But at the core, fashion blogging is just… fun. I love wearing pretty things and I always have; I love creating something that is beautiful to the eye, whether it be a painting, a sketch, a photograph, an outfit, and sharing it with others in hopes they might share the joy.  I love creating outfits that are physically modest but also truly fashionable to encourage other women who want to dress modestly that you can wear attractive outfits that are decent without having to look like a homeschooler (you know what I’m talking about. And I can say that; I was homeschooled.)Let's Pretend | www.eccentricowl.com Let's Pretend | www.eccentricowl.com I believe that fashion blogging and modesty — of attitude, pocket, and appearance — are not necessarily mutually exclusive concepts. My brother-in-law pointed out once that when it speaks of women being called to be modest in the church in the Bible in one instance, its’ not even talking about modesty of clothing in the sense of being revealing; it’s talking about the fact that these women were dressing outlandishly and elaborately and going to church in order to get attention for themselves, instead of coming to church to worship God.  Let's Pretend | www.eccentricowl.com Let's Pretend | www.eccentricowl.com So really, it depends on why I do this. If I were blogging only to shout to the world “look how beautiful I am, look at me, I’m so fashionable, I’m so thrifty, I’m so fantastic!” (which, sadly, one or two of my posts have been misread that way) then yes, I would not be blogging in a very modest way. But I do this as a hobby; it’s fun, I like creating art — and clothing can be a form of art –, I love to meet new people, I hope to encourage others, and blogging is my way to journal life. Since I was never very good at keeping a paper journal. Let's Pretend | www.eccentricowl.comBelt and vintage dress, thrifted | heels, Kohl’s | earrings, c/o Oasap | bracelet, Target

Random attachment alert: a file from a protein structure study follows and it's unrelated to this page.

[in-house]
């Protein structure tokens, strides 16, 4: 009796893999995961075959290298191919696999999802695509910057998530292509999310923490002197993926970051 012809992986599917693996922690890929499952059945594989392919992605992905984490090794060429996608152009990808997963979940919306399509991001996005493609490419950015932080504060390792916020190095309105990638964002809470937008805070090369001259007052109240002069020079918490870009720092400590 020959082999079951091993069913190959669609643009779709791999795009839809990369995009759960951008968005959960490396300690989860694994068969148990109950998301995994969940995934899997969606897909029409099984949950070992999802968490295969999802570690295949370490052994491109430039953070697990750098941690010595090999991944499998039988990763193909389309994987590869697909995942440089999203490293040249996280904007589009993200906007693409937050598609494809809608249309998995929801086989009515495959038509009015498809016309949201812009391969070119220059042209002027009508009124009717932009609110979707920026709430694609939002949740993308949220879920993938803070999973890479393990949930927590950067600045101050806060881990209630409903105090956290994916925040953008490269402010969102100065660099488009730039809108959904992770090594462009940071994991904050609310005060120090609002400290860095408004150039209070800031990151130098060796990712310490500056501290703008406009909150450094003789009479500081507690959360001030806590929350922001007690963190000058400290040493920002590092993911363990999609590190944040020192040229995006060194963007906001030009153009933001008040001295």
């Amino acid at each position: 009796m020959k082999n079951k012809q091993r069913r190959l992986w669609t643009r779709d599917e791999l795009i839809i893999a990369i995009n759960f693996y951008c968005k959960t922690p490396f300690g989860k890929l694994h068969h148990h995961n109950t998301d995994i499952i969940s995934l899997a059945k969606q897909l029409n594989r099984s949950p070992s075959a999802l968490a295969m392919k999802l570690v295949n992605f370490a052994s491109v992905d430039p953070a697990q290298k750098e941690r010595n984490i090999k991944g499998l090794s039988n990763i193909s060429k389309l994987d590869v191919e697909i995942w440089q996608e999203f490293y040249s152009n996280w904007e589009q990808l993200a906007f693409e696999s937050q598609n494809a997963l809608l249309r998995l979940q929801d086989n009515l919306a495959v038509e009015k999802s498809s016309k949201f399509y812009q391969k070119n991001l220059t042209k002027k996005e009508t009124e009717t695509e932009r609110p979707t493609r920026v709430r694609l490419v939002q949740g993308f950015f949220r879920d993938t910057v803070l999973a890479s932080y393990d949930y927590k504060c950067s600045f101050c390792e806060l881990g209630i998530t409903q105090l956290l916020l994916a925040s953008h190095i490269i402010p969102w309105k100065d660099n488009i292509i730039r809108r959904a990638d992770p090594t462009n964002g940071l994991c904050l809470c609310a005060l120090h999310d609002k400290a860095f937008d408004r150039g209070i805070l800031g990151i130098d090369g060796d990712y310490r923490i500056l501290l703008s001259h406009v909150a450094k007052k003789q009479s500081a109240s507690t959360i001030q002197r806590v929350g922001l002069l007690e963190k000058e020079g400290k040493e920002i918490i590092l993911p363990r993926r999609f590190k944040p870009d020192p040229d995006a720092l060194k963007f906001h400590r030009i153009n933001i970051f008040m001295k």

And also sometimes I think people in the religious world can get really legalistic with what you can and cannot do, which can go overboard. Obviously I believe there should be limits, as with anything in life; too much of a good thing can become a bad thing. (Hello, chocolate.) But I also believe that you should use your talents to encourage others, which is what I hope I am doing!

What are your thoughts on fashion blogging, vanity, and modesty (of the heart)?

P.S. If you are wondering whether this dress is possibly that bright in real life… the answer is yes. It is. I LOVE IT. Happy Sunday!
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  • Grace